Quartet

Quartet is a pleasant diversion, and will be remembered mainly as Oscar-winning actor Dustin’s Hoffman’s first (only?) directorial effort. Young people will stay away from it in droves, as it concerns a group of classical musicians who live in a lovely but threatened “old-age” home. For older folks, it’s an agreeable trifle with recognizable actors and characters that are worth the visit. It’s equal parts comedy and drama, and while never either deeply moving or howlingly funny, it’s, to use the vernacular, a good rental.

I’ll leave it to the viewer to discover what the title refers to, but there is a good deal of lovely music from real musicians, and that’s the first strength of the film. The second is the cast of characters, including the over-sexed older gentleman, the kind but (literally) demented singer, the past-her-prime operatic diva, and the performer-turned-teacher who thinks he’s found his old-age stride until…(no spoiler here). They are as worn as an old pair of slippers, and generally just as comfortable to have around. No real surprises, but this isn’t a film about surprises.

Maggie Smith, fresh from the rejuvenation of her career supplied by Downton Abbey, slips somewhere between the actress and line reader (see “Actors and Line Readers” on this website) in her role as the opera singer/diva whose arrival at the home stirs up old feelings and new possibilities. Smith is a wonderful actress, and can play nearly anything. Except, it seems, the musical diva. Dame Gwyneth Jones, a retired opera star, plays the operatic diva already living at the home when Smith’s character arrives, and she possesses—and is able to exude—the necessary diva resonance of the opera singer that Smith isn’t able to. Smith is too enjoyable a presence to spend much time carping on that, but it’s noticeable. Singer divas are singer divas, and actress divas are actress divas. There’s a difference.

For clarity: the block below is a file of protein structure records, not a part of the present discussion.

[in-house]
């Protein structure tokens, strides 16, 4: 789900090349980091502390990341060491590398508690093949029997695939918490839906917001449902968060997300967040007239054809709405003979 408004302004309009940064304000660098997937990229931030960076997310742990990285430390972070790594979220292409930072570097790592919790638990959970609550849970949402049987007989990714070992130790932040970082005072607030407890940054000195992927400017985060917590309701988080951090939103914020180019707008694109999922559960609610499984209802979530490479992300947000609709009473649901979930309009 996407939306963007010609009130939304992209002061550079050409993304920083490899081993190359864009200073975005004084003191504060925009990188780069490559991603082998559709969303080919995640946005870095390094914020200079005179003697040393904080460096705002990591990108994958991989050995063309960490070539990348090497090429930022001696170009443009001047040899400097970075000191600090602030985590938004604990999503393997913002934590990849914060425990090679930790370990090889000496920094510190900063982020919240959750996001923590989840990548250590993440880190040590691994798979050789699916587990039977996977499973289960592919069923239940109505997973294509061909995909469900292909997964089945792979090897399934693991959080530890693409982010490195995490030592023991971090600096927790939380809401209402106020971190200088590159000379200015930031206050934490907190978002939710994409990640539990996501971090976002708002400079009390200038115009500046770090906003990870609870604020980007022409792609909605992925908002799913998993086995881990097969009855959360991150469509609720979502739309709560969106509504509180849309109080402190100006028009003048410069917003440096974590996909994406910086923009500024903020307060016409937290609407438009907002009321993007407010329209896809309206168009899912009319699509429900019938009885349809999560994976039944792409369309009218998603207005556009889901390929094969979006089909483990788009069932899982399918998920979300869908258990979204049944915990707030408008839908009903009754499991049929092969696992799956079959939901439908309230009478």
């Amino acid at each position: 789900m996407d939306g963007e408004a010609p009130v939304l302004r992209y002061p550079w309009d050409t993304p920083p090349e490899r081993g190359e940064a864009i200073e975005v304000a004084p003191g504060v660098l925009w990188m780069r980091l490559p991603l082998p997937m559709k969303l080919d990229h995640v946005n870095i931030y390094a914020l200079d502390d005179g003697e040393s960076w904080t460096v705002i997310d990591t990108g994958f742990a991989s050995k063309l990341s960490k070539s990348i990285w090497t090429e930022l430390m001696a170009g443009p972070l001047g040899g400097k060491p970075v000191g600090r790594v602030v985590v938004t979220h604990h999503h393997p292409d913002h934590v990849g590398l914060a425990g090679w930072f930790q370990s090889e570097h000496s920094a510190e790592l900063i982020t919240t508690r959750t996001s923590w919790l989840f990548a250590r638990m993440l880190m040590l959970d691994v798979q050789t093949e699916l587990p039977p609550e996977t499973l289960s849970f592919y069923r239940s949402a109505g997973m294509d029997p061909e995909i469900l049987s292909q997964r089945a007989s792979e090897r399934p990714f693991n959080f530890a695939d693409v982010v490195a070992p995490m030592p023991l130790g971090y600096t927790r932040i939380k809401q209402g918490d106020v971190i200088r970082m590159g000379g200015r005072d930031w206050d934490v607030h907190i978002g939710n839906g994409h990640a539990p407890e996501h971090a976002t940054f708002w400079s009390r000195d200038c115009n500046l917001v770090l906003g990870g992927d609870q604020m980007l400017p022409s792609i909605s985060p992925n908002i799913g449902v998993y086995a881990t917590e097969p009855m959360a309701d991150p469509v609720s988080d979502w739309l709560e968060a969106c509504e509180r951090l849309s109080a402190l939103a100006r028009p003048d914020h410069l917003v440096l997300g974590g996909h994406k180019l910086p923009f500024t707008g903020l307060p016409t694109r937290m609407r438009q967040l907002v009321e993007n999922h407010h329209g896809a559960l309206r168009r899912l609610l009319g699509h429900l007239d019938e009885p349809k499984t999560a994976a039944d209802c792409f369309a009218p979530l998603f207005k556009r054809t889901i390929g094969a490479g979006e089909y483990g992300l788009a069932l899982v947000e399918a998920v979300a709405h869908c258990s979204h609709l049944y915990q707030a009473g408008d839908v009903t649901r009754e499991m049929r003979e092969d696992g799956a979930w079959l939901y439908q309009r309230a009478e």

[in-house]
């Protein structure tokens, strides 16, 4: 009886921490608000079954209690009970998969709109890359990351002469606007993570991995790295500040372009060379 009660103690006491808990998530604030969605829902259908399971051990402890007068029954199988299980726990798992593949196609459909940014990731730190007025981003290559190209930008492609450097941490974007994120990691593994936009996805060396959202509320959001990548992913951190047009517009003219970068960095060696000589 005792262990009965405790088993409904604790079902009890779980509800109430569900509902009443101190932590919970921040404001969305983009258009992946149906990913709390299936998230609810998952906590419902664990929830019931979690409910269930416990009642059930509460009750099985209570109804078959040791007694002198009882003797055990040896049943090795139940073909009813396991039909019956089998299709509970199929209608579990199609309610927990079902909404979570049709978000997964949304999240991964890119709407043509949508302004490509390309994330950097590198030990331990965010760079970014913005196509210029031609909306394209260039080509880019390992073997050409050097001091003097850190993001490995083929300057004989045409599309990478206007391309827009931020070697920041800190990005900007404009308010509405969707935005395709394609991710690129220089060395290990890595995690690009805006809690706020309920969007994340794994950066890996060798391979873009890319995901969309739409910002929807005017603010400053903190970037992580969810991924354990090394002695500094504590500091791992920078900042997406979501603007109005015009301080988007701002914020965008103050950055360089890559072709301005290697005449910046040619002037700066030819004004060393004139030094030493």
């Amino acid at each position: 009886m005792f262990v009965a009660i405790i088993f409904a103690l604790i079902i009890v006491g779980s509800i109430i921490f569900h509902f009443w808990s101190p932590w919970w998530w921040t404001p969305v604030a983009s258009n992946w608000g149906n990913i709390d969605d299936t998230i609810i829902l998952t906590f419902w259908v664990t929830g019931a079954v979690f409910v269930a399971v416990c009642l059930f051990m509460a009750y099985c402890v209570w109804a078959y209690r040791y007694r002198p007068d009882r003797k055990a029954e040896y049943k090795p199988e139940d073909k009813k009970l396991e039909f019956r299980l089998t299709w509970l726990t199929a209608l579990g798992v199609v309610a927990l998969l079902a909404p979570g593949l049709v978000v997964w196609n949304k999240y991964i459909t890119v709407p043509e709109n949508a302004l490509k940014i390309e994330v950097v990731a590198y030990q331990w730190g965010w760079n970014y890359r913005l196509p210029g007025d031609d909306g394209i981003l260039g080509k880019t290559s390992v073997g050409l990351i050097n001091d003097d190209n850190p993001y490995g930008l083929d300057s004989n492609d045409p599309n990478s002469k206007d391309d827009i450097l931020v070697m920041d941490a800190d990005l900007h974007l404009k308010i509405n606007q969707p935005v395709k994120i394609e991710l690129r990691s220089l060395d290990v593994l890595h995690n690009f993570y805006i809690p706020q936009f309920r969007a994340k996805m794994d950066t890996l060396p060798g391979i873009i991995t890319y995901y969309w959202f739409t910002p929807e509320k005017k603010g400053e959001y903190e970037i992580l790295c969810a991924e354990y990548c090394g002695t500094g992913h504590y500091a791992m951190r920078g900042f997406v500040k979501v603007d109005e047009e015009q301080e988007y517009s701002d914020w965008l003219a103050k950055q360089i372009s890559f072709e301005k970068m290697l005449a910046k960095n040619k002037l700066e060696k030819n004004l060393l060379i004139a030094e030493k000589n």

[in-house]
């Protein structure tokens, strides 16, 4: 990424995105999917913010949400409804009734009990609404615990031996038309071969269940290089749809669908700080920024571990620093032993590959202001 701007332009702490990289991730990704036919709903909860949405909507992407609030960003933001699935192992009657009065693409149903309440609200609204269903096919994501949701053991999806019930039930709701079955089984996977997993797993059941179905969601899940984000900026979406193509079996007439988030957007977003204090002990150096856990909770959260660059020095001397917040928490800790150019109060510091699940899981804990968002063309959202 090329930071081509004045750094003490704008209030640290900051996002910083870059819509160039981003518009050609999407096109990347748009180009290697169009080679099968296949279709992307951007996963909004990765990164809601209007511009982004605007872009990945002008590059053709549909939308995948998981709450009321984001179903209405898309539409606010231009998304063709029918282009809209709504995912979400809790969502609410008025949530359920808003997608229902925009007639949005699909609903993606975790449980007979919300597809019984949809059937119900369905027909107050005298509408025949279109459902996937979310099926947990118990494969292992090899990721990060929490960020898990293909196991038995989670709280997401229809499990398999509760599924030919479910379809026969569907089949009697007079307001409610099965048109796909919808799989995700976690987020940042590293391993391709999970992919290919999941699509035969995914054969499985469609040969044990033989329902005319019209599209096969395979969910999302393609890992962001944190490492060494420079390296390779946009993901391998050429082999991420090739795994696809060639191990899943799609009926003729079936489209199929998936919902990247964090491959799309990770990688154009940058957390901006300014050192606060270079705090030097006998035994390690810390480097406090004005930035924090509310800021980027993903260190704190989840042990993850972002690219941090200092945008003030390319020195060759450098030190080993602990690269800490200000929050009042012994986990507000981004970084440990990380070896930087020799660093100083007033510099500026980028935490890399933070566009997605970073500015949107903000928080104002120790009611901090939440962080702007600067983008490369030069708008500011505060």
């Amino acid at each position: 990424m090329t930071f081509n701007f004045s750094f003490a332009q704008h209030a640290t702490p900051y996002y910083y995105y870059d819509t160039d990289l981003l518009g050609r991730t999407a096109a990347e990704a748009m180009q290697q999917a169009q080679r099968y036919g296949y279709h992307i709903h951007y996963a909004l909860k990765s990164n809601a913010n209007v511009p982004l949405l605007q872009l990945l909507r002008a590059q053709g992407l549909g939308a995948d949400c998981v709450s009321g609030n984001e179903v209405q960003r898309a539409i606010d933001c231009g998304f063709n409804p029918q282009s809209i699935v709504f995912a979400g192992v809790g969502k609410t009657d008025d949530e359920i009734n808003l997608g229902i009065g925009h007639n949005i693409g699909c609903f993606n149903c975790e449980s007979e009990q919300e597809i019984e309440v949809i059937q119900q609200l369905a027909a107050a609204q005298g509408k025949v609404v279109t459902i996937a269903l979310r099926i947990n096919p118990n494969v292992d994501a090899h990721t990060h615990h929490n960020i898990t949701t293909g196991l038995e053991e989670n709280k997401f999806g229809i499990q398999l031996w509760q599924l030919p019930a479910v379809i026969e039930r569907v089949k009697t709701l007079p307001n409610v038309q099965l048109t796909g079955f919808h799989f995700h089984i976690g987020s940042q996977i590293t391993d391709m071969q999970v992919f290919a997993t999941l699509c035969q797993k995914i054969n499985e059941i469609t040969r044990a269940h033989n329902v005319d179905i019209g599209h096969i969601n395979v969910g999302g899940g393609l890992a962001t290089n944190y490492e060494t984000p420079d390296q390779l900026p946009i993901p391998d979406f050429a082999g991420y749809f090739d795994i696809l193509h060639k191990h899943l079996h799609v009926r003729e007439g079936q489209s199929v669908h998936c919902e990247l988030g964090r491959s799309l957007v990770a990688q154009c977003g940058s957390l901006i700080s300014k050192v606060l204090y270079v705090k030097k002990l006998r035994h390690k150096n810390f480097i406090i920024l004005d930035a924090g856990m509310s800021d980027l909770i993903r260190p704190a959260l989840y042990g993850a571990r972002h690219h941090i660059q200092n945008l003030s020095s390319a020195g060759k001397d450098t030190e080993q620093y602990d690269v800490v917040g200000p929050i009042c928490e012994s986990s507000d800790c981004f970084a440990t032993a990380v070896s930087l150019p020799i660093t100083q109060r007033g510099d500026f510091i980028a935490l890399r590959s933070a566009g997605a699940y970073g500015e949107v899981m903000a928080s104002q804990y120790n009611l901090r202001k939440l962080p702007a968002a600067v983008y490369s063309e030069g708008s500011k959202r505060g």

As a director, Hoffman expectedly gets solid performances from his actors. He brings the action, based on Ronald Harwood’s play (Harwood was also the screenwriter) outside as often as he can to break up the staginess. But he doesn’t seem to quite know where to put his camera, and while each scene has its own rhythm and integrity, the film as a whole lacks pace. And several plot points, as well as the film’s ending, are simply ridiculous outside of an afternoon Disney special.

But as in superhero movies, films like this find their logic in other places than plot. The familiar characters and conflicts are comfortable rather than tired, and the actors playing them are a delight from most important to least. Add to that the genuinely musical artistry of most of the actors in secondary roles, and you have a lightweight bonbon that’s sweet and well worth the time for those who love music and/or are, like the author, of a certain age.

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About Mark DuPré

Full-time (associate) pastor at a Christian church. Part-time film professor at Rochester Institute of Technology. Husband for 40 years to the lovely and talented Diane. Father to three children and father-in-law to three more amazing people. I preach, teach, counsel, write and plan in my real job. I teach a subject I love at RIT in my "other job," which is a lot of fun most of the time.... I play piano for our local college choir, and sing and play at church occasionally. I also have a film-related website at www.film-prof.com.
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